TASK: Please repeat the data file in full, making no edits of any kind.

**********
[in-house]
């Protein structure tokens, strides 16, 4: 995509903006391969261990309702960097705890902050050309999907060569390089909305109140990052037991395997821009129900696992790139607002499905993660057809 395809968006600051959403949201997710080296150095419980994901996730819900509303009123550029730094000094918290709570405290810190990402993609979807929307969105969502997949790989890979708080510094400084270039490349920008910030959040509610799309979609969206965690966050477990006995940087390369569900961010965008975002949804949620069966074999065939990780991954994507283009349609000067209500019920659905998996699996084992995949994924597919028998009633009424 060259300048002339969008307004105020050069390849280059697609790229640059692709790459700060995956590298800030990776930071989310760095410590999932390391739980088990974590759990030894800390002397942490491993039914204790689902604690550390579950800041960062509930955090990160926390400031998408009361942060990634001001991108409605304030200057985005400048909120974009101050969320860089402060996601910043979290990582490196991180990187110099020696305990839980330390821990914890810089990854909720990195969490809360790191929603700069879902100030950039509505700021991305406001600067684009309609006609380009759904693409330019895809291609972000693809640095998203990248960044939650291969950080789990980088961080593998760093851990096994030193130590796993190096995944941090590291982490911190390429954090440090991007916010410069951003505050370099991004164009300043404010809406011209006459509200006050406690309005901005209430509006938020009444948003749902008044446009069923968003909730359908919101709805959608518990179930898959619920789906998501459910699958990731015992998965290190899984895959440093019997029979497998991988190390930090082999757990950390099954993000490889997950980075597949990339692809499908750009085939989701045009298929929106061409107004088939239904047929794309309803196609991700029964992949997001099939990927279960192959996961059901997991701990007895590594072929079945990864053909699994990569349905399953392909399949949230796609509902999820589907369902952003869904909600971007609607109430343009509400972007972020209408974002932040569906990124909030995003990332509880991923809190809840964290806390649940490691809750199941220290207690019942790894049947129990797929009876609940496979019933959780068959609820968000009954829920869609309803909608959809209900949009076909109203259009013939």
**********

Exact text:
[in-house]
């Protein structure tokens, strides 16, 4: 995509903006391969261990309702960097705890902050050309999907060569390089909305109140990052037991395997821009129900696992790139607002499905993660057809 395809968006600051959403949201997710080296150095419980994901996730819900509303009123550029730094000094918290709570405290810190990402993609979807929307969105969502997949790989890979708080510094400084270039490349920008910030959040509610799309979609969206965690966050477990006995940087390369569900961010965008975002949804949620069966074999065939990780991954994507283009349609000067209500019920659905998996699996084992995949994924597919028998009633009424 060259300048002339969008307004105020050069390849280059697609790229640059692709790459700060995956590298800030990776930071989310760095410590999932390391739980088990974590759990030894800390002397942490491993039914204790689902604690550390579950800041960062509930955090990160926390400031998408009361942060990634001001991108409605304030200057985005400048909120974009101050969320860089402060996601910043979290990582490196991180990187110099020696305990839980330390821990914890810089990854909720990195969490809360790191929603700069879902100030950039509505700021991305406001600067684009309609006609380009759904693409330019895809291609972000693809640095998203990248960044939650291969950080789990980088961080593998760093851990096994030193130590796993190096995944941090590291982490911190390429954090440090991007916010410069951003505050370099991004164009300043404010809406011209006459509200006050406690309005901005209430509006938020009444948003749902008044446009069923968003909730359908919101709805959608518990179930898959619920789906998501459910699958990731015992998965290190899984895959440093019997029979497998991988190390930090082999757990950390099954993000490889997950980075597949990339692809499908750009085939989701045009298929929106061409107004088939239904047929794309309803196609991700029964992949997001099939990927279960192959996961059901997991701990007895590594072929079945990864053909699994990569349905399953392909399949949230796609509902999820589907369902952003869904909600971007609607109430343009509400972007972020209408974002932040569906990124909030995003990332509880991923809190809840964290806390649940490691809750199941220290207690019942790894049947129990797929009876609940496979019933959780068959609820968000009954829920869609309803909608959809209900949009076909109203259009013939």